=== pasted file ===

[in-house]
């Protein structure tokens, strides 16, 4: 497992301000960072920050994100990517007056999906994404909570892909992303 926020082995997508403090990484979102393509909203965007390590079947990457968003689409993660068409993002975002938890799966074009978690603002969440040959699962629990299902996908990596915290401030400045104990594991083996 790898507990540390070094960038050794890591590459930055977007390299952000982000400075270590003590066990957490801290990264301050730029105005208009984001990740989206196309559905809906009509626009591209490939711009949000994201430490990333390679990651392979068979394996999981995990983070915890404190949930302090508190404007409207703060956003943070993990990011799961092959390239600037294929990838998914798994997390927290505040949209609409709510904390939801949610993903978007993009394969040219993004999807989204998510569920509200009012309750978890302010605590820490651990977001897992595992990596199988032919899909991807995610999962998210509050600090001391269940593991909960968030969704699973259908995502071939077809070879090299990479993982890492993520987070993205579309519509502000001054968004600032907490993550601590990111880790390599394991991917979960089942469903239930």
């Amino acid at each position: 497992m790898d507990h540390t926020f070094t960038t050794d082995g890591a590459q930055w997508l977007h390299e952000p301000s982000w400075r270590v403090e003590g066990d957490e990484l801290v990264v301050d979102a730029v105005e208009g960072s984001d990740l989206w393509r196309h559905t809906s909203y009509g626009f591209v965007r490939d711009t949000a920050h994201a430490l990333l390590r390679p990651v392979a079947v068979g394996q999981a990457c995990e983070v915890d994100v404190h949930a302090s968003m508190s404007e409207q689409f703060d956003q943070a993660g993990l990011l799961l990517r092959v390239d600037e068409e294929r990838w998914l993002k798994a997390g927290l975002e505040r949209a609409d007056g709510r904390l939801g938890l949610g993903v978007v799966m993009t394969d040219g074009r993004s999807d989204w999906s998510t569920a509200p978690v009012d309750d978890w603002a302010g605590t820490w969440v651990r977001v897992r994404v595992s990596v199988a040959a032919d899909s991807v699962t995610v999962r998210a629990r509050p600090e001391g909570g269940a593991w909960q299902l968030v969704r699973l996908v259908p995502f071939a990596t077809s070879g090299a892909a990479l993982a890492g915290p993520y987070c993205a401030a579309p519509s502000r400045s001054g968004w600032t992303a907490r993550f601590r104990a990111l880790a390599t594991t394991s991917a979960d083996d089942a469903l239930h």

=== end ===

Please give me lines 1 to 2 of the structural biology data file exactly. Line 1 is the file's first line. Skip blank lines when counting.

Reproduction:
[in-house]
């Protein structure tokens, strides 16, 4: 497992301000960072920050994100990517007056999906994404909570892909992303 926020082995997508403090990484979102393509909203965007390590079947990457968003689409993660068409993002975002938890799966074009978690603002969440040959699962629990299902996908990596915290401030400045104990594991083996 790898507990540390070094960038050794890591590459930055977007390299952000982000400075270590003590066990957490801290990264301050730029105005208009984001990740989206196309559905809906009509626009591209490939711009949000994201430490990333390679990651392979068979394996999981995990983070915890404190949930302090508190404007409207703060956003943070993990990011799961092959390239600037294929990838998914798994997390927290505040949209609409709510904390939801949610993903978007993009394969040219993004999807989204998510569920509200009012309750978890302010605590820490651990977001897992595992990596199988032919899909991807995610999962998210509050600090001391269940593991909960968030969704699973259908995502071939077809070879090299990479993982890492993520987070993205579309519509502000001054968004600032907490993550601590990111880790390599394991991917979960089942469903239930």